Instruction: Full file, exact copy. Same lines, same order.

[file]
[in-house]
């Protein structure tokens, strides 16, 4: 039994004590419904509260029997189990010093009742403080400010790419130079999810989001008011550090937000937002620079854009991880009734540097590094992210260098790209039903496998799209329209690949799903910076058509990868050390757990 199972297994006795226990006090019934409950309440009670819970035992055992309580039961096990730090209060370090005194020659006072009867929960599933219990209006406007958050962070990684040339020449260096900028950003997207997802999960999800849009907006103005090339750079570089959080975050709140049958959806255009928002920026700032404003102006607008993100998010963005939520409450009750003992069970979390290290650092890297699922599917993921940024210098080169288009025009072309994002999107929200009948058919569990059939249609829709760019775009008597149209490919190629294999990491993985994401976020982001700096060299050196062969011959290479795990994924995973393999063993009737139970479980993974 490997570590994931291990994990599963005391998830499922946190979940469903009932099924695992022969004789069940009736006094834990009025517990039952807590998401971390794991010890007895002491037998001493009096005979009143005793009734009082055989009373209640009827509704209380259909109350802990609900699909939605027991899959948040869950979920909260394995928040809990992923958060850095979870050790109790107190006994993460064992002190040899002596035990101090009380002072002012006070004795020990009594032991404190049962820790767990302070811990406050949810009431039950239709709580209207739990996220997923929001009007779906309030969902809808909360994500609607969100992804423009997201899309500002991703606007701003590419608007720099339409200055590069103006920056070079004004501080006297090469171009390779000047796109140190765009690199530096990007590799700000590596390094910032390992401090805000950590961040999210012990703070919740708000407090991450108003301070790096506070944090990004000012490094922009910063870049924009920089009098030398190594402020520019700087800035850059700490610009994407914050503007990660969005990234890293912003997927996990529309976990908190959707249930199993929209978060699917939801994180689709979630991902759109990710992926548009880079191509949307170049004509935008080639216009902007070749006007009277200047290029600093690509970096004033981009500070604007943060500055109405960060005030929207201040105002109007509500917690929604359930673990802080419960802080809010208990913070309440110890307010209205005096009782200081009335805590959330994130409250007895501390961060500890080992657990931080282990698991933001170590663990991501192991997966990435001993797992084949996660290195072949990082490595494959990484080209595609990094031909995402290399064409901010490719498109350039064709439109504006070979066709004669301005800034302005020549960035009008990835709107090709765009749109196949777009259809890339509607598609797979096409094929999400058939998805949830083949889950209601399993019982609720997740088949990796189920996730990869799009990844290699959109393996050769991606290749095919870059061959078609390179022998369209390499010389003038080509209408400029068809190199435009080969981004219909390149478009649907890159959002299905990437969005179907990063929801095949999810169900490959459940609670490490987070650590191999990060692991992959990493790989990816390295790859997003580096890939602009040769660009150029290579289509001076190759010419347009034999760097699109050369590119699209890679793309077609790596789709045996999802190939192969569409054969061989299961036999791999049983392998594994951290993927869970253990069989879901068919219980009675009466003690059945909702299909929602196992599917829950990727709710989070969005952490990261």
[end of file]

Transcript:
[in-house]
């Protein structure tokens, strides 16, 4: 039994004590419904509260029997189990010093009742403080400010790419130079999810989001008011550090937000937002620079854009991880009734540097590094992210260098790209039903496998799209329209690949799903910076058509990868050390757990 199972297994006795226990006090019934409950309440009670819970035992055992309580039961096990730090209060370090005194020659006072009867929960599933219990209006406007958050962070990684040339020449260096900028950003997207997802999960999800849009907006103005090339750079570089959080975050709140049958959806255009928002920026700032404003102006607008993100998010963005939520409450009750003992069970979390290290650092890297699922599917993921940024210098080169288009025009072309994002999107929200009948058919569990059939249609829709760019775009008597149209490919190629294999990491993985994401976020982001700096060299050196062969011959290479795990994924995973393999063993009737139970479980993974 490997570590994931291990994990599963005391998830499922946190979940469903009932099924695992022969004789069940009736006094834990009025517990039952807590998401971390794991010890007895002491037998001493009096005979009143005793009734009082055989009373209640009827509704209380259909109350802990609900699909939605027991899959948040869950979920909260394995928040809990992923958060850095979870050790109790107190006994993460064992002190040899002596035990101090009380002072002012006070004795020990009594032991404190049962820790767990302070811990406050949810009431039950239709709580209207739990996220997923929001009007779906309030969902809808909360994500609607969100992804423009997201899309500002991703606007701003590419608007720099339409200055590069103006920056070079004004501080006297090469171009390779000047796109140190765009690199530096990007590799700000590596390094910032390992401090805000950590961040999210012990703070919740708000407090991450108003301070790096506070944090990004000012490094922009910063870049924009920089009098030398190594402020520019700087800035850059700490610009994407914050503007990660969005990234890293912003997927996990529309976990908190959707249930199993929209978060699917939801994180689709979630991902759109990710992926548009880079191509949307170049004509935008080639216009902007070749006007009277200047290029600093690509970096004033981009500070604007943060500055109405960060005030929207201040105002109007509500917690929604359930673990802080419960802080809010208990913070309440110890307010209205005096009782200081009335805590959330994130409250007895501390961060500890080992657990931080282990698991933001170590663990991501192991997966990435001993797992084949996660290195072949990082490595494959990484080209595609990094031909995402290399064409901010490719498109350039064709439109504006070979066709004669301005800034302005020549960035009008990835709107090709765009749109196949777009259809890339509607598609797979096409094929999400058939998805949830083949889950209601399993019982609720997740088949990796189920996730990869799009990844290699959109393996050769991606290749095919870059061959078609390179022998369209390499010389003038080509209408400029068809190199435009080969981004219909390149478009649907890159959002299905990437969005179907990063929801095949999810169900490959459940609670490490987070650590191999990060692991992959990493790989990816390295790859997003580096890939602009040769660009150029290579289509001076190759010419347009034999760097699109050369590119699209890679793309077609790596789709045996999802190939192969569409054969061989299961036999791999049983392998594994951290993927869970253990069989879901068919219980009675009466003690059945909702299909929602196992599917829950990727709710989070969005952490990261």